Wednesday, May 21, 2008

LOUISVILLE, Ky. (AP) — A millionaire businessman who grew up on a tobacco farm captured Kentucky’s Democratic Senate nomination yesterday, winning a chance to challenge Republican leader Mitch McConnell, the powerful four-term incumbent with a big campaign bankroll.

Across the country in Oregon, Democrats selected a challenger to try to unseat two-term Sen. Gordon H. Smith, the sole Republican senator on the West Coast. They were choosing between the state House speaker and an activist who spoofs the fact that he has a metal hook for a hand.

In Kentucky, Bruce Lunsford handily defeated another businessman, Greg Fischer, and five other Democrats. With 91 percent of precincts reporting, Mr. Lunsford had 51 percent, compared with 34 percent for Mr. Fischer. Both men put some of their personal fortunes into their campaigns.

Mr. McConnell, the Senate’s top Republican, easily defeated his sole opponent in the Republican primary, little-known truck driver Daniel Essek.

Despite the lack of a serious primary challenge, Mr. McConnell began airing TV ads last fall touting his leadership post and his ability to deliver assistance for medical research, tobacco farmers and sick nuclear-plant workers.

Mr. Lunsford sounded undaunted at the prospect of taking on Mr. McConnell, who raised more than $12 million in campaign cash through March.

“People ask me, Are you ready for McConnell?” Mr. Lunsford said recently. “My question is, is he ready for me? Because he hasn’t had much in the way of tough races, and this is going to be a race where he’s going to be held accountable.”

Mr. Lunsford touted his humble roots growing up on a Kentucky tobacco farm and working on a road crew to help put him through college. But he also has a jet-set lifestyle as a partner in a movie-production company.

Mr. Lunsford ran twice for governor but never won the Democratic primary. In 2003, he dropped out days before the primary, then later endorsed Republican Ernie Fletcher. Mr. Lunsford now apologizes to Democrats, calling it a mistake.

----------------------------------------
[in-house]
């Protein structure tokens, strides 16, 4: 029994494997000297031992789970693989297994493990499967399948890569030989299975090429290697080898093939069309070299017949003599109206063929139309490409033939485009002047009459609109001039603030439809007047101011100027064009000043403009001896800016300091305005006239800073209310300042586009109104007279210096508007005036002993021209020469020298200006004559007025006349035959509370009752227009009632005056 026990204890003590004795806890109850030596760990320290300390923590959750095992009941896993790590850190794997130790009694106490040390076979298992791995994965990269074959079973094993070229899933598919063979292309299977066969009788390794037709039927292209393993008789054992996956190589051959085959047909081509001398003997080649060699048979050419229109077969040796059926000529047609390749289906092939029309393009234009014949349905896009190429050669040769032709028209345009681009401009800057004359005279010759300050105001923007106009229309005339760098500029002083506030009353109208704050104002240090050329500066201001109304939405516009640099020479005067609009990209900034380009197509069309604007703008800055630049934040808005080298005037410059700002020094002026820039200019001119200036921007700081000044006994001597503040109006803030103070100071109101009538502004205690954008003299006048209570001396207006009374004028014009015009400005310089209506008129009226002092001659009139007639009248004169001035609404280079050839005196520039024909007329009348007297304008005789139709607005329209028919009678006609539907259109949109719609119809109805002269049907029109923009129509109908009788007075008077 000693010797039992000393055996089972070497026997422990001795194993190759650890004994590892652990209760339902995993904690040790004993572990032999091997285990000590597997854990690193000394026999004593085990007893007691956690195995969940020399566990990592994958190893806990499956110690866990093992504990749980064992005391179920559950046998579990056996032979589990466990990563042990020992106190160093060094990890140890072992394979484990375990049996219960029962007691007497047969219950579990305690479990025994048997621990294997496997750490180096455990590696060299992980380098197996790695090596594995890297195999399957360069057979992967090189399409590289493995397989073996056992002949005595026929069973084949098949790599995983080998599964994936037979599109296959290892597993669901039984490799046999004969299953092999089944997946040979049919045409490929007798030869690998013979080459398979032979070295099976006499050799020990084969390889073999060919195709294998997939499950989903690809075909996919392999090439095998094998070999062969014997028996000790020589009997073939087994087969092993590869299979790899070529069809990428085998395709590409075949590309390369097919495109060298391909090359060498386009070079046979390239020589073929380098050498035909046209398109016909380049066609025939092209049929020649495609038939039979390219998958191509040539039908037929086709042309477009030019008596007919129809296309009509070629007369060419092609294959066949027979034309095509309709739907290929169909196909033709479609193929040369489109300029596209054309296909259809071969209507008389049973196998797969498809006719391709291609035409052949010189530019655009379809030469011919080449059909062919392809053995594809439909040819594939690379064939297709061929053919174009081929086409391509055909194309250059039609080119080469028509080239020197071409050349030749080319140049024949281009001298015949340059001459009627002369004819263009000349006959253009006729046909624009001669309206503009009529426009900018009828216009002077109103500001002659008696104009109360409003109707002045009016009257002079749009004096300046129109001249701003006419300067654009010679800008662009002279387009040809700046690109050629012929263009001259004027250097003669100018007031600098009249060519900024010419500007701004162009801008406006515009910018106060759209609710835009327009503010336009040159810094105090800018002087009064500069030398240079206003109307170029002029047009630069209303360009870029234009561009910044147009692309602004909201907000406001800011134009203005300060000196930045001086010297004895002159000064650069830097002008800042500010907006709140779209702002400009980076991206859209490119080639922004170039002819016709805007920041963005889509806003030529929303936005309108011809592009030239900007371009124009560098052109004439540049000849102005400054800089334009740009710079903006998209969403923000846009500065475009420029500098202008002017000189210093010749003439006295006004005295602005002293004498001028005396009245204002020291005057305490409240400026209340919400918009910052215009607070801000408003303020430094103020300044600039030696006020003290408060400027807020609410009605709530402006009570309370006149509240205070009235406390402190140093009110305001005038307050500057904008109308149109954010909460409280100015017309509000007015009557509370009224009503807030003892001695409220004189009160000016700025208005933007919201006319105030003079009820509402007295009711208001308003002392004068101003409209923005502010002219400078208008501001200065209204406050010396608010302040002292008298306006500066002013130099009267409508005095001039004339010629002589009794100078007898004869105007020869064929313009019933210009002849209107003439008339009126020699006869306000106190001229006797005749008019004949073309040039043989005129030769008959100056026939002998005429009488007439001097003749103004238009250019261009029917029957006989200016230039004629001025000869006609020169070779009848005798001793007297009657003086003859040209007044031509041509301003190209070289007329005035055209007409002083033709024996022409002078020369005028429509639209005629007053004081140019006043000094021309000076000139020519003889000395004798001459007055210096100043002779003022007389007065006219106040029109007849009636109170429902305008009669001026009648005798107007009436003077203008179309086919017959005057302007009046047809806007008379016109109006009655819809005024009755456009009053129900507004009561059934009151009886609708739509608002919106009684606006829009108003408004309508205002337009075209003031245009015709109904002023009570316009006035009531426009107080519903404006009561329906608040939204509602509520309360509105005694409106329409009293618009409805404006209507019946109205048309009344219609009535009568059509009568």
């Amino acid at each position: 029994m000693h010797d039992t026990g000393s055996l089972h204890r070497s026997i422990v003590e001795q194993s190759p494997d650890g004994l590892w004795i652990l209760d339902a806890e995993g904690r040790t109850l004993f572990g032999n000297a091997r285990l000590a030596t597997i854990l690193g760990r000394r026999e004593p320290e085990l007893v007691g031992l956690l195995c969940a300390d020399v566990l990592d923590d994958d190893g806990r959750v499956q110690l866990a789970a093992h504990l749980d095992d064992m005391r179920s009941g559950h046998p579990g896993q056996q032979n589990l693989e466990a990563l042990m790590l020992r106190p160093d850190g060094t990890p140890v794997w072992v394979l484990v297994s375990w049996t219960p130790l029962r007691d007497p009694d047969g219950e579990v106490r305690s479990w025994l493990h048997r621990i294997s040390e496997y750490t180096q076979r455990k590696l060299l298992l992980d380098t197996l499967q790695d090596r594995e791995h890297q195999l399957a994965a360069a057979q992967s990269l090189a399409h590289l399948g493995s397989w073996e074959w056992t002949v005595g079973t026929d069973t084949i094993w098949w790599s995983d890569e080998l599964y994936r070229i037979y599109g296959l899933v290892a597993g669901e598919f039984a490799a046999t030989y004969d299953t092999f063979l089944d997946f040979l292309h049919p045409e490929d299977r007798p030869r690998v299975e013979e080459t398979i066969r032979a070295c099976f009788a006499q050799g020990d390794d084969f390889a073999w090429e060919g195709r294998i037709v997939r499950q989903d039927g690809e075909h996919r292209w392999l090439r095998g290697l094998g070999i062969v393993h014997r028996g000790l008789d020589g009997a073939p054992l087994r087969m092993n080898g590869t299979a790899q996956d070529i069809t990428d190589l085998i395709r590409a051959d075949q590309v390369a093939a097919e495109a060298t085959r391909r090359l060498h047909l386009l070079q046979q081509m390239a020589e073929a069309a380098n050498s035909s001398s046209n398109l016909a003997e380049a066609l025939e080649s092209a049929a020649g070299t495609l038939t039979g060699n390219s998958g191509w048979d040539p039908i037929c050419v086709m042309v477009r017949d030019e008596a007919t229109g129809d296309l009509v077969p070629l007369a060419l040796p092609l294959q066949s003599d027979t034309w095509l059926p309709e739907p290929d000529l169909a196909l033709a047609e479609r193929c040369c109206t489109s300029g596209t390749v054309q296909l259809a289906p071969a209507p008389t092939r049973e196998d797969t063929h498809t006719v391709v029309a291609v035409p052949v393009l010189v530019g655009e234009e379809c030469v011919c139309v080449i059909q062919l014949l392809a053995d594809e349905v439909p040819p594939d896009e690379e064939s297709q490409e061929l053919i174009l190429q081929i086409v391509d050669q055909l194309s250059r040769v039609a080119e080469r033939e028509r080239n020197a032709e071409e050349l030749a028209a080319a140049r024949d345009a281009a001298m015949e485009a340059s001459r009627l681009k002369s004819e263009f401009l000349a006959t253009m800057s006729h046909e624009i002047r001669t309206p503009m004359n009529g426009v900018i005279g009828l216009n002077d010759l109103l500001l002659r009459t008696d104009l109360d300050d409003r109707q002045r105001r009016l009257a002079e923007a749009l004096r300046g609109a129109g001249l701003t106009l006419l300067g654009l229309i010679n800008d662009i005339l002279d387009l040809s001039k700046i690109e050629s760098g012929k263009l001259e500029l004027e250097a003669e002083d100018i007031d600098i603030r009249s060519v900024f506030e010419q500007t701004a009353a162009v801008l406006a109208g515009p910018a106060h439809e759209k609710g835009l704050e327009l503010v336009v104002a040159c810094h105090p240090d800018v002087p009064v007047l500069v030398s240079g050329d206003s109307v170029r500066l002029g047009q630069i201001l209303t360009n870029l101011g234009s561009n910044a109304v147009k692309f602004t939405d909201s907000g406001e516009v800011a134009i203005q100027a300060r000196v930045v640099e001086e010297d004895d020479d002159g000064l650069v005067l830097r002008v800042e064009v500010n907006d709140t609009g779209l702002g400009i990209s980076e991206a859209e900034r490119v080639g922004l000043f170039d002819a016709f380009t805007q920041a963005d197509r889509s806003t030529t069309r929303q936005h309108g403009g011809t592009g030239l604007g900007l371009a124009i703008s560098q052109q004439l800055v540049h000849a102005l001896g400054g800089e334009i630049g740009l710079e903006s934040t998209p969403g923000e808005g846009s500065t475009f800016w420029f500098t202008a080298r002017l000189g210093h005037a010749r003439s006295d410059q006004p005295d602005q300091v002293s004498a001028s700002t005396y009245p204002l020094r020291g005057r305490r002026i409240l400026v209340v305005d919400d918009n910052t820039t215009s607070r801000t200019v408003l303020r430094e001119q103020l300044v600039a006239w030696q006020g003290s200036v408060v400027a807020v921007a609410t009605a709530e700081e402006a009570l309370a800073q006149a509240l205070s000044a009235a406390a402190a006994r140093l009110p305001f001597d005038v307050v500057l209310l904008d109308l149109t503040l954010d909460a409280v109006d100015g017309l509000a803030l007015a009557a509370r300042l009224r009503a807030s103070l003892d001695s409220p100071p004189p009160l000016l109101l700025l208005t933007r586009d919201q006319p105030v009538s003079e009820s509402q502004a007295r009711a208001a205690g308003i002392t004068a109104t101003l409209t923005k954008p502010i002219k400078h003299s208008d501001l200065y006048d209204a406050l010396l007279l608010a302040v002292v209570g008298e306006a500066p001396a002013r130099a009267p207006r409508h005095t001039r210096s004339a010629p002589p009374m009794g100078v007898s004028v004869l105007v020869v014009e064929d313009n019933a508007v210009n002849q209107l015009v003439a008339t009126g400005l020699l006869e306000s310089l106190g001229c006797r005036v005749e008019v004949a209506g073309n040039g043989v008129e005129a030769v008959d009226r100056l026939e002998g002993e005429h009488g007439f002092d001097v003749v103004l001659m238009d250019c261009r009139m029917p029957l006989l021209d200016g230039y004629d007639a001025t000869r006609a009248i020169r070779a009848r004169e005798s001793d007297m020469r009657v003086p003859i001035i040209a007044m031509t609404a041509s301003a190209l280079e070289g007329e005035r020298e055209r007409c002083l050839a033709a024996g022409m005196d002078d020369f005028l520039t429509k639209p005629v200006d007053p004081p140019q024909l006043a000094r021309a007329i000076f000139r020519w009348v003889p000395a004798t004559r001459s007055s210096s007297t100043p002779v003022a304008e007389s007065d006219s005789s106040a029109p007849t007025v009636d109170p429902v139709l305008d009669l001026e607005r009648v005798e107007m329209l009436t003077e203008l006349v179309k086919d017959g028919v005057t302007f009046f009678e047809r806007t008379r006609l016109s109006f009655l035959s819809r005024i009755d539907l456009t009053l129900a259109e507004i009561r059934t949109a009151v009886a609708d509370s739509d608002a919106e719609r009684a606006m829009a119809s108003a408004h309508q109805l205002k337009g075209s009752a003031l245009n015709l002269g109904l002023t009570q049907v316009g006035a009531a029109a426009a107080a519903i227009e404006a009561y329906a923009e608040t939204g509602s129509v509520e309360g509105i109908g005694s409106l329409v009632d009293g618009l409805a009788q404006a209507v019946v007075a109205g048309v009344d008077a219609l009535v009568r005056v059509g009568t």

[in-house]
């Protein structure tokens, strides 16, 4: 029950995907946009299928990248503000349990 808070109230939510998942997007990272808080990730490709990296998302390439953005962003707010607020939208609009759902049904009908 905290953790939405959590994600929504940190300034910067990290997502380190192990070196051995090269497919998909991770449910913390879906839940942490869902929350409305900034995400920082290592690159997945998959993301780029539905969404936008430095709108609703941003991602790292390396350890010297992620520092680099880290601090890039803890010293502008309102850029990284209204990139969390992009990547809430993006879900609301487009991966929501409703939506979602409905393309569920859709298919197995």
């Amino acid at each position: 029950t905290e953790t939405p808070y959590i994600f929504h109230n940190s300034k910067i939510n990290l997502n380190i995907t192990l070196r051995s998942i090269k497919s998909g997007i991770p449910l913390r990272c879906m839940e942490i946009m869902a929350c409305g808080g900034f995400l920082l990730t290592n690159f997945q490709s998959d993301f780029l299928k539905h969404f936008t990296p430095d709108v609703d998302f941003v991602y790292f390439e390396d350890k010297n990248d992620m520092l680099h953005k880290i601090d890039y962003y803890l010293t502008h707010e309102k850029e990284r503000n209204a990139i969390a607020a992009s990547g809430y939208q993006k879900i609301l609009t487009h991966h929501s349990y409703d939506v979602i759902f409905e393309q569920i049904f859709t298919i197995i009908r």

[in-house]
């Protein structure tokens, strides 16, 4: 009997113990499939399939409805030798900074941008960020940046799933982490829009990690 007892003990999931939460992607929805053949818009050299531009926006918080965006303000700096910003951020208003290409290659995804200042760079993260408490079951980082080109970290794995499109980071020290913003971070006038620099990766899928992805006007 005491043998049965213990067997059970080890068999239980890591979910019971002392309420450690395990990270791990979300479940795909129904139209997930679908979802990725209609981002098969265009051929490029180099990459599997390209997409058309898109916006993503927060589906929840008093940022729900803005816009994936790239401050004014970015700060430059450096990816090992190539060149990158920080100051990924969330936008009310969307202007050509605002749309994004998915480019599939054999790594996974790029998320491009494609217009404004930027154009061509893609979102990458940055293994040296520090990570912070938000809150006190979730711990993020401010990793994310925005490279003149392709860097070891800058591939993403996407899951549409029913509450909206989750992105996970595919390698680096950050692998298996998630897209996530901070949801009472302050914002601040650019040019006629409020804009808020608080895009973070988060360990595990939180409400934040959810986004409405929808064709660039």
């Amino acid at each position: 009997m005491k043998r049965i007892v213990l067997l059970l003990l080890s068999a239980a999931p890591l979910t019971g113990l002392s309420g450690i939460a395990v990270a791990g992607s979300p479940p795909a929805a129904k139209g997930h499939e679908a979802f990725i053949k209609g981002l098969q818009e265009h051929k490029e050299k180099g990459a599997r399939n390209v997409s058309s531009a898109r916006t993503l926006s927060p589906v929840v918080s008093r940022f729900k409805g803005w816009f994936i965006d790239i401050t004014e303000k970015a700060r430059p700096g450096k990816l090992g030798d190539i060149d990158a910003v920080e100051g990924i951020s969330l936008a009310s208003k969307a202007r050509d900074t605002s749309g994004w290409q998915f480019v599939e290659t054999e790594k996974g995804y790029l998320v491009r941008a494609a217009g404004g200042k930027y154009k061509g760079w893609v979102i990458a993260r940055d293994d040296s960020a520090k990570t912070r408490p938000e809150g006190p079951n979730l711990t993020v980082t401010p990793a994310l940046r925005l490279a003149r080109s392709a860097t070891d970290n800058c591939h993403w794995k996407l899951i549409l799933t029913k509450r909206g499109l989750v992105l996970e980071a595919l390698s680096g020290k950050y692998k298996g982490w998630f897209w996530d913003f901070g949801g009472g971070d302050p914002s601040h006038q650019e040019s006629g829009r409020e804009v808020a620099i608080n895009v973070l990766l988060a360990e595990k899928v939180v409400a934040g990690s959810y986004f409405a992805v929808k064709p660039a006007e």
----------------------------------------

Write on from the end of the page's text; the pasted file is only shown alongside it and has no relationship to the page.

Mr. Fischer, a political newcomer, made a fortune partly by co-inventing an ice and beverage dispenser now commonplace in restaurants. He is also chief executive of a company that makes spectator seating for sports venues.

Elsewhere in Kentucky, Republican Anne Northup beat three primary opponents to set up a rematch against Democratic Rep. John Yarmuth, who ousted the former five-term congresswoman two years ago in the Louisville-area 3rd District.

In Oregon, Democrats tried to tie Mr. Smith to the unpopular President Bush. Mr. Smith, first elected to the Senate in 1996, is the only Republican holding statewide office in Oregon, which has voted more Democratic in recent elections. However, Sen. John Kerry won in 2004 with just 51.4 percent of the presidential vote.

House Speaker Jeff Merkley is the establishment candidate. He was recruited by the Democratic Senatorial Campaign Committee to run against Mr. Smith, who has pledged to raise $10 million or more for his re-election.

The other Democratic contender is Steve Novick, a fiery political activist who has gained lots of traction with lighthearted campaign videos that poke fun at the prosthesis he uses for a left hand, the result of birth defects.

In the Senate race, Mr. Merkley was viewed as an early front-runner because of his fundraising edge and endorsements from key Democrats and labor groups. But recent polls suggest that Mr. Novick has made it a tight race that could go either way in the primary.

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